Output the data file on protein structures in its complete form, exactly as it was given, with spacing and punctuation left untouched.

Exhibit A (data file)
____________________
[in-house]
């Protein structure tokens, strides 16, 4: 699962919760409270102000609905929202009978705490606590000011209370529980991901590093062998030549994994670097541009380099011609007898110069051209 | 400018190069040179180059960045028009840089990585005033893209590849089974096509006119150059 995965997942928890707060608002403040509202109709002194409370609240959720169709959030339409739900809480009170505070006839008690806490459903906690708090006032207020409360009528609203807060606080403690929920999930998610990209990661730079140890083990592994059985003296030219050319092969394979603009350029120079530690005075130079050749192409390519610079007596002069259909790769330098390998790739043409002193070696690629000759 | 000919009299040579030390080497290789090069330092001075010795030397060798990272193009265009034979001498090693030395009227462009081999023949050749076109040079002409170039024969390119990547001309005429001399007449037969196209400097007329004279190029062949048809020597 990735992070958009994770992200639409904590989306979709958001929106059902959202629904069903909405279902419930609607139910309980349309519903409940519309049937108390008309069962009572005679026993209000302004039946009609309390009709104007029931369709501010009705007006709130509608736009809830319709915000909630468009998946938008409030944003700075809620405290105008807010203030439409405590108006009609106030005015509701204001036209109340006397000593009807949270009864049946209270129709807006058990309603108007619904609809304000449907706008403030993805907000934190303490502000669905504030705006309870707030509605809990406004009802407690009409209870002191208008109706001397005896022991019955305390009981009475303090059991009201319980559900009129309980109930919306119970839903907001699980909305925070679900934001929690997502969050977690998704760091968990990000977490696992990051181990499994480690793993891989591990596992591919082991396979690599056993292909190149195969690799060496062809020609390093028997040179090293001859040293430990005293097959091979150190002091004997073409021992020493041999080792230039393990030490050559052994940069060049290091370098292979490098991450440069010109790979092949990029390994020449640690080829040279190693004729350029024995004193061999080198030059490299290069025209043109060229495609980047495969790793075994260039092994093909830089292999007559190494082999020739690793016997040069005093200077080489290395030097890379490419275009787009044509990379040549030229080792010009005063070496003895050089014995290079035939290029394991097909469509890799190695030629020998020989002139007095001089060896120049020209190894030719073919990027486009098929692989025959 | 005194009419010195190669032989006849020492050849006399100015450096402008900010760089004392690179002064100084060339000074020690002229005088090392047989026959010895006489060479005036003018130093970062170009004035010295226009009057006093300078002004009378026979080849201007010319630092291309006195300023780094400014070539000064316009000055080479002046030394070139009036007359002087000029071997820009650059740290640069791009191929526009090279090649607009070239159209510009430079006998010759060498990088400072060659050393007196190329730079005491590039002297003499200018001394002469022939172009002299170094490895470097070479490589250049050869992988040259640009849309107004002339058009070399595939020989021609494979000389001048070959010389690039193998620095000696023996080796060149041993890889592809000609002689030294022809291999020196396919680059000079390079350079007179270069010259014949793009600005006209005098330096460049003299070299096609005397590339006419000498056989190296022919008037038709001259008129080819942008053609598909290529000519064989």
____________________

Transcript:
[in-house]
């Protein structure tokens, strides 16, 4: 699962919760409270102000609905929202009978705490606590000011209370529980991901590093062998030549994994670097541009380099011609007898110069051209 | 400018190069040179180059960045028009840089990585005033893209590849089974096509006119150059 995965997942928890707060608002403040509202109709002194409370609240959720169709959030339409739900809480009170505070006839008690806490459903906690708090006032207020409360009528609203807060606080403690929920999930998610990209990661730079140890083990592994059985003296030219050319092969394979603009350029120079530690005075130079050749192409390519610079007596002069259909790769330098390998790739043409002193070696690629000759 | 000919009299040579030390080497290789090069330092001075010795030397060798990272193009265009034979001498090693030395009227462009081999023949050749076109040079002409170039024969390119990547001309005429001399007449037969196209400097007329004279190029062949048809020597 990735992070958009994770992200639409904590989306979709958001929106059902959202629904069903909405279902419930609607139910309980349309519903409940519309049937108390008309069962009572005679026993209000302004039946009609309390009709104007029931369709501010009705007006709130509608736009809830319709915000909630468009998946938008409030944003700075809620405290105008807010203030439409405590108006009609106030005015509701204001036209109340006397000593009807949270009864049946209270129709807006058990309603108007619904609809304000449907706008403030993805907000934190303490502000669905504030705006309870707030509605809990406004009802407690009409209870002191208008109706001397005896022991019955305390009981009475303090059991009201319980559900009129309980109930919306119970839903907001699980909305925070679900934001929690997502969050977690998704760091968990990000977490696992990051181990499994480690793993891989591990596992591919082991396979690599056993292909190149195969690799060496062809020609390093028997040179090293001859040293430990005293097959091979150190002091004997073409021992020493041999080792230039393990030490050559052994940069060049290091370098292979490098991450440069010109790979092949990029390994020449640690080829040279190693004729350029024995004193061999080198030059490299290069025209043109060229495609980047495969790793075994260039092994093909830089292999007559190494082999020739690793016997040069005093200077080489290395030097890379490419275009787009044509990379040549030229080792010009005063070496003895050089014995290079035939290029394991097909469509890799190695030629020998020989002139007095001089060896120049020209190894030719073919990027486009098929692989025959 | 005194009419010195190669032989006849020492050849006399100015450096402008900010760089004392690179002064100084060339000074020690002229005088090392047989026959010895006489060479005036003018130093970062170009004035010295226009009057006093300078002004009378026979080849201007010319630092291309006195300023780094400014070539000064316009000055080479002046030394070139009036007359002087000029071997820009650059740290640069791009191929526009090279090649607009070239159209510009430079006998010759060498990088400072060659050393007196190329730079005491590039002297003499200018001394002469022939172009002299170094490895470097070479490589250049050869992988040259640009849309107004002339058009070399595939020989021609494979000389001048070959010389690039193998620095000696023996080796060149041993890889592809000609002689030294022809291999020196396919680059000079390079350079007179270069010259014949793009600005006209005098330096460049003299070299096609005397590339006419000498056989190296022919008037038709001259008129080819942008053609598909290529000519064989």